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I'm trying to install an 8-way coaxial splitter in the roof of my apartment building. This will then have one WiFi input signal and split out to many coaxial cables which have a wifi aerial at the end of them.

Given that on average, there is 1 dB loss per meter across your standard 75 Ohms coaxial, plus each apartment has two splitters which could potentially be adding more loss, plus the exposed ends (which will have POE filters), is it possible to cover a building five to six stories high by adjusting the input power (or using an amplifier)?

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@BillP3rd storey is British, it's not a spelling mistake. –  slhck Mar 4 '12 at 19:06
    
Yes, but since the British spelling for metre wasn't used... –  BillP3rd Mar 5 '12 at 0:08
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No. Whatever it is you're trying to do would be better accomplished by keeping the Wi-Fi radio (the AP) as close as possible to the antennas, and distributing the network via data cables (Ethernet, MoCa, HomePNA-over-coax, or even 10BASE-2/thinnet/cheapernet), not RF (antenna) cables.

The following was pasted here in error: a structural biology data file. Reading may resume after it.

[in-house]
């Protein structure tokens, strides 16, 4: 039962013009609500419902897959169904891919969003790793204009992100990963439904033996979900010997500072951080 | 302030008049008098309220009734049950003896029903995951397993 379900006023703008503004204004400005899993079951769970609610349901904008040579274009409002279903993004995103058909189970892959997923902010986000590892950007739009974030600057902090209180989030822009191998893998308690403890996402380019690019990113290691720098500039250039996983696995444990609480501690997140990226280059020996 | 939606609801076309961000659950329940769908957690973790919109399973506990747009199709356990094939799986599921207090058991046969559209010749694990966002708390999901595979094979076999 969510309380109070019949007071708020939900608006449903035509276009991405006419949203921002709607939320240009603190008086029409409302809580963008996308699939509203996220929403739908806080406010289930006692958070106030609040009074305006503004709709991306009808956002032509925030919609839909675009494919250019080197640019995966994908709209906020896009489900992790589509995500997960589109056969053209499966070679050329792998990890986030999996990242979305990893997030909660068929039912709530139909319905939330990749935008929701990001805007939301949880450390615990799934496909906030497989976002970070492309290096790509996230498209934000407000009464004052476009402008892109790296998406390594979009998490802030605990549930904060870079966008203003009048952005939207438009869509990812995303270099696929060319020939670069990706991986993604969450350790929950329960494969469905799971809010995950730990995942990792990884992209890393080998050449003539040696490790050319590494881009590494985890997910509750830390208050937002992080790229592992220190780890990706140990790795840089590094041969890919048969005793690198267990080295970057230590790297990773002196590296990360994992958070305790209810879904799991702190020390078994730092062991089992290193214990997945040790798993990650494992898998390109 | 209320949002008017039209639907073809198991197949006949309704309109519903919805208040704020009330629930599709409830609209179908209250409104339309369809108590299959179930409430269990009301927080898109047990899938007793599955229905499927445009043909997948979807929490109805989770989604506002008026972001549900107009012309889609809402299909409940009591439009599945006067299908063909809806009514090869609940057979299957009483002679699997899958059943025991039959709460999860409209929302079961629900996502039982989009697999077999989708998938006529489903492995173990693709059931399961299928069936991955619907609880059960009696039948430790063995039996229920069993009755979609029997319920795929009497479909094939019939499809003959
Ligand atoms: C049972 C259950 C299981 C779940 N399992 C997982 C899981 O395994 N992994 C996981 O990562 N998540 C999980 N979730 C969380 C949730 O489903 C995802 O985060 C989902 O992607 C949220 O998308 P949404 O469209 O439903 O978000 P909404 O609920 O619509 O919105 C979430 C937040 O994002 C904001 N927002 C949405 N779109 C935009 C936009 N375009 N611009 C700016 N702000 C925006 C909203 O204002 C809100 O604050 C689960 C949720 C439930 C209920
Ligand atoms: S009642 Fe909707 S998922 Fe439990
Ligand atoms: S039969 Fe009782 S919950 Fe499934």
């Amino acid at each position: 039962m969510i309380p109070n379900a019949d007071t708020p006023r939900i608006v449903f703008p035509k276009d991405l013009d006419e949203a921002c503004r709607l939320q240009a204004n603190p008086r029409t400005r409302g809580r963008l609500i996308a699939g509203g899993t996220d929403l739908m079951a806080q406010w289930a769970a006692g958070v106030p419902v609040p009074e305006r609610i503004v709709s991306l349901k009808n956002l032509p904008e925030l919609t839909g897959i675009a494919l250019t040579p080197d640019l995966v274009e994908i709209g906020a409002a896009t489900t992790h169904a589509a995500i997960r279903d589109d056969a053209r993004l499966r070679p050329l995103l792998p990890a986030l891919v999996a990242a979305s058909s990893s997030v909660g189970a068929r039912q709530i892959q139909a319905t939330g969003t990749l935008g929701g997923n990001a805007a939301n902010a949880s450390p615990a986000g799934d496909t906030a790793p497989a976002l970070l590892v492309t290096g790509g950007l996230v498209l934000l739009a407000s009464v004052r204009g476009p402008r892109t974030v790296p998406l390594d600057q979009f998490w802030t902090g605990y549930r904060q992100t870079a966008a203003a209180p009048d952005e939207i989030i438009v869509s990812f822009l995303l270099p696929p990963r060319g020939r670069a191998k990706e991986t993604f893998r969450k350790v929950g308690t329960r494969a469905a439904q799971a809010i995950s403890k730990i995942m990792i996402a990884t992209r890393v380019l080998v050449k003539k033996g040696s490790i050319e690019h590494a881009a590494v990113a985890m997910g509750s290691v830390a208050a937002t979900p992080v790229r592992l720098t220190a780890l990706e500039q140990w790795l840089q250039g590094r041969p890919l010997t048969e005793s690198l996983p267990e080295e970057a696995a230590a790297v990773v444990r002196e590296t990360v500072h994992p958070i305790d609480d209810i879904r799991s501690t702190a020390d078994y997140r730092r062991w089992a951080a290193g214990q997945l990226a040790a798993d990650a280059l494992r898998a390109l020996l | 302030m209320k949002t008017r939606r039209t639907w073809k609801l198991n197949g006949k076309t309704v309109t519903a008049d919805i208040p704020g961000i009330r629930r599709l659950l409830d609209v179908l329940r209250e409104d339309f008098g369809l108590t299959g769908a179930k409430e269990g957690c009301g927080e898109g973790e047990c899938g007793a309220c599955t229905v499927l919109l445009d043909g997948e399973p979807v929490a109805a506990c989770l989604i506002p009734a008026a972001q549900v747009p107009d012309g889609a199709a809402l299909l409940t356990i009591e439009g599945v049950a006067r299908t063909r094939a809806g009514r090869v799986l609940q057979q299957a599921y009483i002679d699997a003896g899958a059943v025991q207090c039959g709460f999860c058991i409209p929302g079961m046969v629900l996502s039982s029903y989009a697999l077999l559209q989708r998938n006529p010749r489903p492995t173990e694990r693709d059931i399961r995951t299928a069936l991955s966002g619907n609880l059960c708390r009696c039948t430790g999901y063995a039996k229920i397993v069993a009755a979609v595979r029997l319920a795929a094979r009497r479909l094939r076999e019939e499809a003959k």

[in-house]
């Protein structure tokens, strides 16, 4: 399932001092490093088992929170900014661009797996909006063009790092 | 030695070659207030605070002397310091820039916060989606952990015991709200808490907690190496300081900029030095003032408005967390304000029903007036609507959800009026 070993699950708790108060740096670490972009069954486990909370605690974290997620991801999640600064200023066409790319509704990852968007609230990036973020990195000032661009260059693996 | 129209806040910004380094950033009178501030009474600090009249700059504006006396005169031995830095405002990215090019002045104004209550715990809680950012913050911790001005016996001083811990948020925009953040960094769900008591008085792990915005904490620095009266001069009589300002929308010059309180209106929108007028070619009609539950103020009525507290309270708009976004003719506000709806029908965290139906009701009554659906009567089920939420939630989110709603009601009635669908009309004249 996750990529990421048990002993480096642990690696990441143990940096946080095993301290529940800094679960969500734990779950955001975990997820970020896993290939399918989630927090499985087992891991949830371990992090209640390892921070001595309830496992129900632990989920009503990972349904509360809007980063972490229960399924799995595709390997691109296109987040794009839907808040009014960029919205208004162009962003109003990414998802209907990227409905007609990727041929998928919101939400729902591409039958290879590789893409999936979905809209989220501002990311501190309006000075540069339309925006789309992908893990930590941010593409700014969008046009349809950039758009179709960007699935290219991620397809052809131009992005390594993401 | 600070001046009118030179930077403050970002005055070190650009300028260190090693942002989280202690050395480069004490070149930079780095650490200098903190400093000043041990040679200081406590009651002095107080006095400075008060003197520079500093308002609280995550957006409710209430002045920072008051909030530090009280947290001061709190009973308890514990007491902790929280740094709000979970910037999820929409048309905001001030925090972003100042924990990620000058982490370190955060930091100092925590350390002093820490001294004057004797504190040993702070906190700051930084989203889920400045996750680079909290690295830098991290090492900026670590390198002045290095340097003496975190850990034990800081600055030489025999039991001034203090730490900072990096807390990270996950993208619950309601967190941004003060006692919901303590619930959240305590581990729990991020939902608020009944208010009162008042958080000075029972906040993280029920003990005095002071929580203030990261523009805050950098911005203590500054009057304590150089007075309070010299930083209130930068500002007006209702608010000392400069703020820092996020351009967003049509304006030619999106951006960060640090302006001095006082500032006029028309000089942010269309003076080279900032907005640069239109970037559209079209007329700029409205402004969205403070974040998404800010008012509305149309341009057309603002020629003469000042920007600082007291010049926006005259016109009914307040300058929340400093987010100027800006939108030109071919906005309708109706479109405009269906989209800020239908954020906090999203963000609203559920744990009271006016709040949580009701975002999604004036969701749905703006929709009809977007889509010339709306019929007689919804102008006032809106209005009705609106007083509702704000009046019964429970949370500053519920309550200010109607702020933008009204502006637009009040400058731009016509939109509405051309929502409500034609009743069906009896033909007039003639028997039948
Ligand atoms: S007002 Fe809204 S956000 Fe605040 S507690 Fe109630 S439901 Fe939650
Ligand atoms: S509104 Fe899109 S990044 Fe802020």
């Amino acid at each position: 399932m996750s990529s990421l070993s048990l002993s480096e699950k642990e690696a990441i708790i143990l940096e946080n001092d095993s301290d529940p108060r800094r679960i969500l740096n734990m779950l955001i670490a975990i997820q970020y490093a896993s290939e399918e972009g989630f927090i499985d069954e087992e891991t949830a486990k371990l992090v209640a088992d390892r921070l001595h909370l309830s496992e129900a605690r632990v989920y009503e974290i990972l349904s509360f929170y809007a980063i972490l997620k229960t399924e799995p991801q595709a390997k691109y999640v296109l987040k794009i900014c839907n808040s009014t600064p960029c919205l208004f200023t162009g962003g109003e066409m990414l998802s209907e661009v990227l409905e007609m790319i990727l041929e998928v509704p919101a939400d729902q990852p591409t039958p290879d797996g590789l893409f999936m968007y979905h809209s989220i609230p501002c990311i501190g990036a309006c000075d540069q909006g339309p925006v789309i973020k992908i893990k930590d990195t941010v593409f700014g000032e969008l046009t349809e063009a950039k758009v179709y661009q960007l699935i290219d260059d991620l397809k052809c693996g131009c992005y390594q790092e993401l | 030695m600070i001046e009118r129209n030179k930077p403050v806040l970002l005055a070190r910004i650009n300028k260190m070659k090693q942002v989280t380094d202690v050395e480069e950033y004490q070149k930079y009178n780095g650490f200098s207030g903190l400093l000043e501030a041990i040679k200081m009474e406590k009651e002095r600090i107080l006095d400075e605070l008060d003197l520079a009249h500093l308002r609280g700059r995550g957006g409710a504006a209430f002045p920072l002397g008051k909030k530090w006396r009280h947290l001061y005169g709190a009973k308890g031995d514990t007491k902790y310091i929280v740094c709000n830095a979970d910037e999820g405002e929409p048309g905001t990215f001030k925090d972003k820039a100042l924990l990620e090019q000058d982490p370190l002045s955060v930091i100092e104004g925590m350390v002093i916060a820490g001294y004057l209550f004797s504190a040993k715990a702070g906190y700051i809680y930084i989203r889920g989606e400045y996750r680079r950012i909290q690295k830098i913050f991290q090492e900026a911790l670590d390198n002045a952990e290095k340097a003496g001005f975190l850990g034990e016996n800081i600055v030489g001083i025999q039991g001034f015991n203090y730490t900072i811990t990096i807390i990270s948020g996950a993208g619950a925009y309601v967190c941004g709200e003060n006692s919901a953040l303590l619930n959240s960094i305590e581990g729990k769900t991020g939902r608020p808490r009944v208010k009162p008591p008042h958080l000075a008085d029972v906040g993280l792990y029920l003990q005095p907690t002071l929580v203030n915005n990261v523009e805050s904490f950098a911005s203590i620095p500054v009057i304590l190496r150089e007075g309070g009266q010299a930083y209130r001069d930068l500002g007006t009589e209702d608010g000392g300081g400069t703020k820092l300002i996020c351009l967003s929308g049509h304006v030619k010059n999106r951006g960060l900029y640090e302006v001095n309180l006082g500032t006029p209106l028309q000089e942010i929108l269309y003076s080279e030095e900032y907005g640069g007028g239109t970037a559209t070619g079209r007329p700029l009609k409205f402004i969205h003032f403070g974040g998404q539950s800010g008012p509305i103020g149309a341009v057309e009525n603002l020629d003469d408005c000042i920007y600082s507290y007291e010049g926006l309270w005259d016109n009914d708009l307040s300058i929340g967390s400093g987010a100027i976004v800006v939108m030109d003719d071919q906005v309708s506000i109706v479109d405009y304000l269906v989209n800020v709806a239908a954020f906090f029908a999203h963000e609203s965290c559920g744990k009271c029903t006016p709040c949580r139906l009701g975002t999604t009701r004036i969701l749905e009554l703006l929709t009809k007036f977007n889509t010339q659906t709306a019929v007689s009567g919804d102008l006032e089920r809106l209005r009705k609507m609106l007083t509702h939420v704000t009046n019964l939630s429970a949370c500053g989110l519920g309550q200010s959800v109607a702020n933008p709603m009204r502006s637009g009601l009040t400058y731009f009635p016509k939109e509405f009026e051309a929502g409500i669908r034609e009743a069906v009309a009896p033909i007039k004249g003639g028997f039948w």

If you want to provide Wi-Fi access throughout a multi-story building, you have to place APs throughout the building, with Ethernet (or something like it) connecting them together on the back end.

Also, Wi-Fi antenna cable is usually 50-ohm cable, not 75-ohm TV antenna cable. So if you were planning on repurposing existing TV antenna cable instead of pulling new cable, your plans are probably already dashed. Also be sure to you know the loss rating of your cable and splitters at the frequency range you're dealing with. Cables and splitters are often optimized for performance at different frequency ranges, so you probably want gear specifically designed to perform well from 2.4 to 6 GHz.

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That coax had better be 50 Ohm RG-142 or RG-400 if you're going any distance (30 feet or less) Losses are pretty high at these frequencies (2.4GHz, 5.0GHz is hardline/waveguide territory for distance). Run of the mill RG-58 isn't going to cut it and as pointed out, 75 Ohm tv cable is an impedance mismatch to the radio and antenna, you could do just as well soldering a resistor across the plug. Decibels are a logarithmic scale. On your calculation, at 3 decibels loss (3 meters), you have half the power, at 20 meters, you are 20db down or only 1/100 of the original power. –  Fiasco Labs Mar 4 '12 at 18:33
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